On a Friday morning as Albert Bottema drives through Tooele, Pine Canyon, Erda, Lake Point, Tooele and Grantsville, he points to old homes and buildings and provides brief histories of the structures for his passenger. At times he appears frustrated when he doesn’t know more about a particular building.
His quest is to take photographs and document historical buildings in Tooele County and beyond before they are destroyed to provide space for new housing developments.
“I’ve always had an interest in the history of Tooele and think it would be good if we could publish a book with photographs about Tooele’s historic features similar to the book Grantsville has about their historic homes,” Bottema said.
Everywhere Albert and his wife Dorothy travel they love to delve into the area’s history and try to spot historical structures. Albert is a member of the Tooele chapter of the Sons of Utah Pioneers, and Dorothy is the director of the Tooele Daughters of Utah Pioneers Museum on Vine Street.
“I’ve been able to go to most spots in the county and take photographs to save those images for posterity. Pandemic restrictions have made that easier for us to do. I wish I had taken more pictures during the 46 years I worked for the school district, but it was more difficult and expensive back then when you had to use film. It’s easier now and less expensive with digital cameras,” Bottema said.
When the Bottemas travel they look at the National Register of Historic Places and make sure to find those sites.
“I developed a love for Ibapah and the Deep Creek area when I started working with the school district. We rented a home out there for 10 years and had a lot of fun with the family. Same thing with my church calling in Rush Valley. I learned about the history of the area,” he said.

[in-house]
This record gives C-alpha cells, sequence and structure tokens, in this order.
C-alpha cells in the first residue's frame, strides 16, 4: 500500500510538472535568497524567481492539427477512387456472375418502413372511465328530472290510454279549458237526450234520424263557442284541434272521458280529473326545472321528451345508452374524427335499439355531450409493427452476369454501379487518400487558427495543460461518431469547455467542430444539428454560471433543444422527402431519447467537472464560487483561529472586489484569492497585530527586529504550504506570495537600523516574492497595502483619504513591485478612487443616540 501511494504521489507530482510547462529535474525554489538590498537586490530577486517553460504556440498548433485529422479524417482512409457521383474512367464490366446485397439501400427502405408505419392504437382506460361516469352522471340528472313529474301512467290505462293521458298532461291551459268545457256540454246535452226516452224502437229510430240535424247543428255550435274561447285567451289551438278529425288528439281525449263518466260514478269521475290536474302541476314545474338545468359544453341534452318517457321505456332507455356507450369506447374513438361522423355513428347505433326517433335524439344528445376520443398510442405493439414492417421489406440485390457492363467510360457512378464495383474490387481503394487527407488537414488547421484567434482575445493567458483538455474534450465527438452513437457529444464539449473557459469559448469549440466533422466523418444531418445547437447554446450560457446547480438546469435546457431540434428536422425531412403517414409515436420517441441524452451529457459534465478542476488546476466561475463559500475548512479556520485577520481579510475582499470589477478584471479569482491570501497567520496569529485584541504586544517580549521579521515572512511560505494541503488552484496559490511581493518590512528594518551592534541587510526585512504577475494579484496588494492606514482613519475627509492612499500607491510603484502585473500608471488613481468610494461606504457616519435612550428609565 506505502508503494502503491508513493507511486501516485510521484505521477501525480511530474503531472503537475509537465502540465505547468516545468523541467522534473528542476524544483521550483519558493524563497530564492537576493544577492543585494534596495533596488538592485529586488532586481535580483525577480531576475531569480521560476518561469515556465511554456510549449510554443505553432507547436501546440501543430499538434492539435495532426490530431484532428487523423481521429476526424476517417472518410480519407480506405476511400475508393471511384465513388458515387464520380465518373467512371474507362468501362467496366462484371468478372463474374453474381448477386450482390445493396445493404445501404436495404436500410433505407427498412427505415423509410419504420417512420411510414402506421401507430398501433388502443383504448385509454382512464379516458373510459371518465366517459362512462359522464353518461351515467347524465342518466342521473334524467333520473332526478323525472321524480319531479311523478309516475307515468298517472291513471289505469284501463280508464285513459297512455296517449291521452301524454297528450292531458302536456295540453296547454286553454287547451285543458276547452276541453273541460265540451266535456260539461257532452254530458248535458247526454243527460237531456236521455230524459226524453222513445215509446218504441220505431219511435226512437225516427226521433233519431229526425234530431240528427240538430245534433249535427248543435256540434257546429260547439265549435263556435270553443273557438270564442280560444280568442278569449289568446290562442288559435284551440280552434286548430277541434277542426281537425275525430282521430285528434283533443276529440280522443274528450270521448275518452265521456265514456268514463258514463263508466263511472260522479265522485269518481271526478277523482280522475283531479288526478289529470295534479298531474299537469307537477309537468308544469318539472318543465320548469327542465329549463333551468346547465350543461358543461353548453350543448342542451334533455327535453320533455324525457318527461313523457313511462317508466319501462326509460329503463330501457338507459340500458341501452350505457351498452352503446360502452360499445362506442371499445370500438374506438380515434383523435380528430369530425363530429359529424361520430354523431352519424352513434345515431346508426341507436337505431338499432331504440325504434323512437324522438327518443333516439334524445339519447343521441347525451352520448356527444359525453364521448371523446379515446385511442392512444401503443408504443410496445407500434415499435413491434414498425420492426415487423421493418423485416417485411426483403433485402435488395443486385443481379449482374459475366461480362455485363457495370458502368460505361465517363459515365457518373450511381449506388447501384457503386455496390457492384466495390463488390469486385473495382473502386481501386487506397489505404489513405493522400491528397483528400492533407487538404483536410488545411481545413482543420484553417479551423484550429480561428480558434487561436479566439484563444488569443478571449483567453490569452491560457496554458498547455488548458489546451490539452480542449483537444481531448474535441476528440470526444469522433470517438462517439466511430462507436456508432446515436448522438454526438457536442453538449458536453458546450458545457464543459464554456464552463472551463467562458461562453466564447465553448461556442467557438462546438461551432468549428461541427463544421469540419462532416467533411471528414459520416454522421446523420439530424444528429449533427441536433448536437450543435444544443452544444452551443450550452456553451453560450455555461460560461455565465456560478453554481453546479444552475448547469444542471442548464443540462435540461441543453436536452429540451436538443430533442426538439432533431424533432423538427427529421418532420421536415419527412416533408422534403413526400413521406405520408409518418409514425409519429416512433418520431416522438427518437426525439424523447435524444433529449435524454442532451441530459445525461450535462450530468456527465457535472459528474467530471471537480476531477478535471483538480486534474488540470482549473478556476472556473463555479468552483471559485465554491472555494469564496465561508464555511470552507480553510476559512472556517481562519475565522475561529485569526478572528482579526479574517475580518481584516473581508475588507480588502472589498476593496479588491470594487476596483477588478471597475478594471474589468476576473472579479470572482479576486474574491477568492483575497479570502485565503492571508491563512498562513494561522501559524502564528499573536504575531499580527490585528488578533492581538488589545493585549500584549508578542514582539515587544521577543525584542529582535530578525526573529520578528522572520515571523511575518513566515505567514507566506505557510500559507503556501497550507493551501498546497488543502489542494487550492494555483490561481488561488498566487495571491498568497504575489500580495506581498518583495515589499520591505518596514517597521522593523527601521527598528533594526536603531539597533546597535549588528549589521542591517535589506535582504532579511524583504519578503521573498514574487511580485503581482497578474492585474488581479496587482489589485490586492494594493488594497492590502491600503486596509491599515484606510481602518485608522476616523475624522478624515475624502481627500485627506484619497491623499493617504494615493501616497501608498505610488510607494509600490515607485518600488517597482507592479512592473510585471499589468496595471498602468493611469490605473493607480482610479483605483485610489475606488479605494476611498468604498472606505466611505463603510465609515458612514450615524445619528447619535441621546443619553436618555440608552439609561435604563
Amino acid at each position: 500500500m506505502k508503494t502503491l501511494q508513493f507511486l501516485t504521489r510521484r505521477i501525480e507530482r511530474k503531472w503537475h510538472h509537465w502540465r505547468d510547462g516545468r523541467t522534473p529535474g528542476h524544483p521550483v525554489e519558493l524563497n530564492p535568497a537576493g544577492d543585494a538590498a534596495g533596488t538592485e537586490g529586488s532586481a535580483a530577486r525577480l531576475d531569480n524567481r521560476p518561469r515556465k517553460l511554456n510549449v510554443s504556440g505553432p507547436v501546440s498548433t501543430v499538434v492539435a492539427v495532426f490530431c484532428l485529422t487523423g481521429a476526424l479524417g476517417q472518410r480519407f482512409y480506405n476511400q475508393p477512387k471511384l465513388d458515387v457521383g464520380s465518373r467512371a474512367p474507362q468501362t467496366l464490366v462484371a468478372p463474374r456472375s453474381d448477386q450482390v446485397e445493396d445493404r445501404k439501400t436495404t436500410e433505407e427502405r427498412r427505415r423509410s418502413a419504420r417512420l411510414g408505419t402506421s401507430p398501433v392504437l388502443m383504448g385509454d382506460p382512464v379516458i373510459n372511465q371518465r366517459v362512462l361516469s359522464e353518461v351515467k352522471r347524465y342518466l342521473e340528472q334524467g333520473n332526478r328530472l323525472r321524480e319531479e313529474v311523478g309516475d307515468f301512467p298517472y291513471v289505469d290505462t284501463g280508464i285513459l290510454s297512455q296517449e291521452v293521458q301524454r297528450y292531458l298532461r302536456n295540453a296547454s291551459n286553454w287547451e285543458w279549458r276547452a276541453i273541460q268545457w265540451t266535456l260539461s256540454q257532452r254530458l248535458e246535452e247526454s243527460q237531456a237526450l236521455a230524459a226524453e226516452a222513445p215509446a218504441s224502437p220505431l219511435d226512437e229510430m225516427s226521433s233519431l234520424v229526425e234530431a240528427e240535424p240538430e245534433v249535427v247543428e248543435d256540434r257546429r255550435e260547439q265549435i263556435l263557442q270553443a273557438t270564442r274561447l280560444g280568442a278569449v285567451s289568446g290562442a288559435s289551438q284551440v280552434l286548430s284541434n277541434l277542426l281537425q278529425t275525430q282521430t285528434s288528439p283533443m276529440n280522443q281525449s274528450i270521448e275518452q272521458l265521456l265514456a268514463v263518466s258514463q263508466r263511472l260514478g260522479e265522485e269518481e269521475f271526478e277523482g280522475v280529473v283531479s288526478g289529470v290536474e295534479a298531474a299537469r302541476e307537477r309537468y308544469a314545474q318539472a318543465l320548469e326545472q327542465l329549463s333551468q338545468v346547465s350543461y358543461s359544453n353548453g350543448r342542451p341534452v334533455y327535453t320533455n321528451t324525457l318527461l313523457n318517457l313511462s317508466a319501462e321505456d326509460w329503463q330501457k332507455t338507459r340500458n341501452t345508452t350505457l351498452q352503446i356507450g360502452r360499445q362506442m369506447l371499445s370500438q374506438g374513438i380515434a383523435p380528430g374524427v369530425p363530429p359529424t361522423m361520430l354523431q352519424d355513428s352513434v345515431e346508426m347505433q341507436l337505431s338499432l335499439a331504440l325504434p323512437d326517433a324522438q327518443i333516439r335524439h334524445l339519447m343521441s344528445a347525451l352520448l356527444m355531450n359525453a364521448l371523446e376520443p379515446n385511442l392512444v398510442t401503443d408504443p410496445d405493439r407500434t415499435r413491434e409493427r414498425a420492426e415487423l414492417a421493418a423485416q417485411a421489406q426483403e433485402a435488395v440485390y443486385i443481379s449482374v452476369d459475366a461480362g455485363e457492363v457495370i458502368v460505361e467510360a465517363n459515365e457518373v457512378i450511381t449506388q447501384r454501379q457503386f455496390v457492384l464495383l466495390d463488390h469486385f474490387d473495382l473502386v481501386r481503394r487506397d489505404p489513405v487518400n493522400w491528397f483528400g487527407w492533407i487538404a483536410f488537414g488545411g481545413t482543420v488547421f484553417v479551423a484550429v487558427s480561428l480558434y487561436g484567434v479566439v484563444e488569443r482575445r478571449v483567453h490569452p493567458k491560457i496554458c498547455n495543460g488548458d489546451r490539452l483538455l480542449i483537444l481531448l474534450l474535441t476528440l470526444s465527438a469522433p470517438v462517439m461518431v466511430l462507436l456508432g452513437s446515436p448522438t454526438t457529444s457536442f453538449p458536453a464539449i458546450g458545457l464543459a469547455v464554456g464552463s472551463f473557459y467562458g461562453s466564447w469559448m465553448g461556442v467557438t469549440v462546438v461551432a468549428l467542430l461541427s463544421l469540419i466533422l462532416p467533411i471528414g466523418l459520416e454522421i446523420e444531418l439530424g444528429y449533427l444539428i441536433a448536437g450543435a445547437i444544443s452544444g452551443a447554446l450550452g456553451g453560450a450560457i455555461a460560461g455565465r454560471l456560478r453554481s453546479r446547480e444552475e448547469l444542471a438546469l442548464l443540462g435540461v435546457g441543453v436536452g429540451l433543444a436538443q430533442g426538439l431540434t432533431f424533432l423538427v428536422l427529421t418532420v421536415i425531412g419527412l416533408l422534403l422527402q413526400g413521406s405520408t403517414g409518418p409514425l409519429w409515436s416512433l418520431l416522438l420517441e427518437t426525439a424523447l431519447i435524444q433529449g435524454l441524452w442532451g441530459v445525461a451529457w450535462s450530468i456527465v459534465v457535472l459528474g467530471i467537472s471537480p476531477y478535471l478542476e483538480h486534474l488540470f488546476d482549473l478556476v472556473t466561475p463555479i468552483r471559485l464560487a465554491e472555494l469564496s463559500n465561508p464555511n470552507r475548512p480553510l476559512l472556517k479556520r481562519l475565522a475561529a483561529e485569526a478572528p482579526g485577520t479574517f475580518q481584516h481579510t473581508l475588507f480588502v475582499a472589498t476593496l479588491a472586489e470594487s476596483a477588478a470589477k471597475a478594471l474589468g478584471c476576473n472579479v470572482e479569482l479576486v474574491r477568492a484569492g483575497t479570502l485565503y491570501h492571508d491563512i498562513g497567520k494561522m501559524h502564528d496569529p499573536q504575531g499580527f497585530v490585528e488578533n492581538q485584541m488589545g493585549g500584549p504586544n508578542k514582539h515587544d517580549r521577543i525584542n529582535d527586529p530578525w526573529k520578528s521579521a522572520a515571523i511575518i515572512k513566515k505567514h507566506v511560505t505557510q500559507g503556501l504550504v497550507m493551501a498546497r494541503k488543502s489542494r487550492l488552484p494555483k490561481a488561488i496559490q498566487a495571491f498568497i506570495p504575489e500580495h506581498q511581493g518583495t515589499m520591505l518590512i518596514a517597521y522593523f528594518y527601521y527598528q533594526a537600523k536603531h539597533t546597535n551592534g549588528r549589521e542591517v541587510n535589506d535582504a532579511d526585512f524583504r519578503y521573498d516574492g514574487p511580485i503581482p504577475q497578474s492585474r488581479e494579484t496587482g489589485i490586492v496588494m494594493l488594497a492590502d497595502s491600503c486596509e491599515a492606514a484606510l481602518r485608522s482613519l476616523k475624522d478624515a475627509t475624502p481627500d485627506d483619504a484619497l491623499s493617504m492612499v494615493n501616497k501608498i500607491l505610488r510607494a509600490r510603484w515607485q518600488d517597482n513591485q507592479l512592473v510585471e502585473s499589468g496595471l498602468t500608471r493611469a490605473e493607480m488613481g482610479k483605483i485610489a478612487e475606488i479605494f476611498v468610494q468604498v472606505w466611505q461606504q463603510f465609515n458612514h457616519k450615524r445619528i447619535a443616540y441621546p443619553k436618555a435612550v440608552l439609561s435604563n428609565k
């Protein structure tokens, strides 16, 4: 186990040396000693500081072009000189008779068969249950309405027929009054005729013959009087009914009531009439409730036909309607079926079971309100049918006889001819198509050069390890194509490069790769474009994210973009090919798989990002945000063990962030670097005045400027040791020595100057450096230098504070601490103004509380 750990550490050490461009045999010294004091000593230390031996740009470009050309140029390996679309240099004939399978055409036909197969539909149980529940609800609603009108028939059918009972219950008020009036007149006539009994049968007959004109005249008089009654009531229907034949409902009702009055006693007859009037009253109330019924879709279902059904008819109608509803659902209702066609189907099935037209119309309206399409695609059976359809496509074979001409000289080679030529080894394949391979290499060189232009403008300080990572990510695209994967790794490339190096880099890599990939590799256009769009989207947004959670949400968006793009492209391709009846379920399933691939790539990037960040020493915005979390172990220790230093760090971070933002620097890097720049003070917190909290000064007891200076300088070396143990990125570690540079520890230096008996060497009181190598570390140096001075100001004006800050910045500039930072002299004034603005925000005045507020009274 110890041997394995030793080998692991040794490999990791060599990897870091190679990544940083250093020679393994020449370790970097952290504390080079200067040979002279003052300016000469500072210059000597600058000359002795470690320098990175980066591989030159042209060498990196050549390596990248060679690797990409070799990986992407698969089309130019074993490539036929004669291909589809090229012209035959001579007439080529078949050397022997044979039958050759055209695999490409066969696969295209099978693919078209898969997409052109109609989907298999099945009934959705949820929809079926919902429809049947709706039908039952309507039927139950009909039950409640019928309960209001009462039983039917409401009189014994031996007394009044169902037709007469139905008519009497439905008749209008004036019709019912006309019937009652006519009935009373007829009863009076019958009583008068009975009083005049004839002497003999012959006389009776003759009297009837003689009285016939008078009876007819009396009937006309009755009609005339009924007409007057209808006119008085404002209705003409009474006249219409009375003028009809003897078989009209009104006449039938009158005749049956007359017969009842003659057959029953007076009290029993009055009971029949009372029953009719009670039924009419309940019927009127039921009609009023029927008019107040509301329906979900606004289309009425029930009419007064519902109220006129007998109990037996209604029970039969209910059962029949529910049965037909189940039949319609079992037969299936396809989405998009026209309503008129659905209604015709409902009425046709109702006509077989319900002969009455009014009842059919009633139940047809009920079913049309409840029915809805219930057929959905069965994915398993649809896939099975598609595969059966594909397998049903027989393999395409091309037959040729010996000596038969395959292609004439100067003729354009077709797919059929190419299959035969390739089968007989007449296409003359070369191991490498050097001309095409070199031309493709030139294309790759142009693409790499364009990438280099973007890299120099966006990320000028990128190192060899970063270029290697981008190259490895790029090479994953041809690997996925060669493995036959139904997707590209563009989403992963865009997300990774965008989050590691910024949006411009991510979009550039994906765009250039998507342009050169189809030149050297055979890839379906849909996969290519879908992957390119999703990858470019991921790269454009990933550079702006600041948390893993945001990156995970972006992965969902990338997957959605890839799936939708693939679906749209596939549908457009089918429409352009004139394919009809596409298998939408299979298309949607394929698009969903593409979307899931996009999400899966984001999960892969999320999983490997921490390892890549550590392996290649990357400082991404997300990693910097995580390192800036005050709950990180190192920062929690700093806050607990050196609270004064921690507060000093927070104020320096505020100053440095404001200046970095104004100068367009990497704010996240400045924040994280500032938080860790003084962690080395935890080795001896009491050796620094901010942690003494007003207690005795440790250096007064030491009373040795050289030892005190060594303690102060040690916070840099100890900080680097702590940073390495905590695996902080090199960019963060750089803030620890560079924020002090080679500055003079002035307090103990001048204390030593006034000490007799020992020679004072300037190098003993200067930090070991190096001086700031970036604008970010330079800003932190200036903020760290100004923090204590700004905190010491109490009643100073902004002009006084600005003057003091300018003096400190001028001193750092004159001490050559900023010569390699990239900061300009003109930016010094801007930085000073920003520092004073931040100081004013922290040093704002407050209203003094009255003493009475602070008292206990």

The settlement was originally named Johnson’s Settlement for Luke S. Johnson, an early settler.
“I have been trying to find old pictures about Tooele schools and old homes. There is a ton of history and it’s not just Church history. Tooele has a rich history with mining and railroads. There possibly are people who are still alive who remember back to the early 1900s and remember these places. I just want to preserve the history before it’s all gone. I’d like to know when the buildings were originally built and who built them,” Bottema said.
He indicated how the military has impacted Tooele County with the Tooele Army Depot, Dugway, Deseret Chemical and Wendover.
“How many know that the Enola Gay B-29 flew out of Wendover during World War II, and 20,000 people lived in Wendover for a time,” Bottema said.
He also mentioned Danger Cave State Park near Wendover which is well-known for having been occupied by humans going back at least 11,000 years.
“We’re also looking for help and hoping we can find photographs and information about places that already have disappeared. I just feel like we need to preserve our heritage,” Bottema said.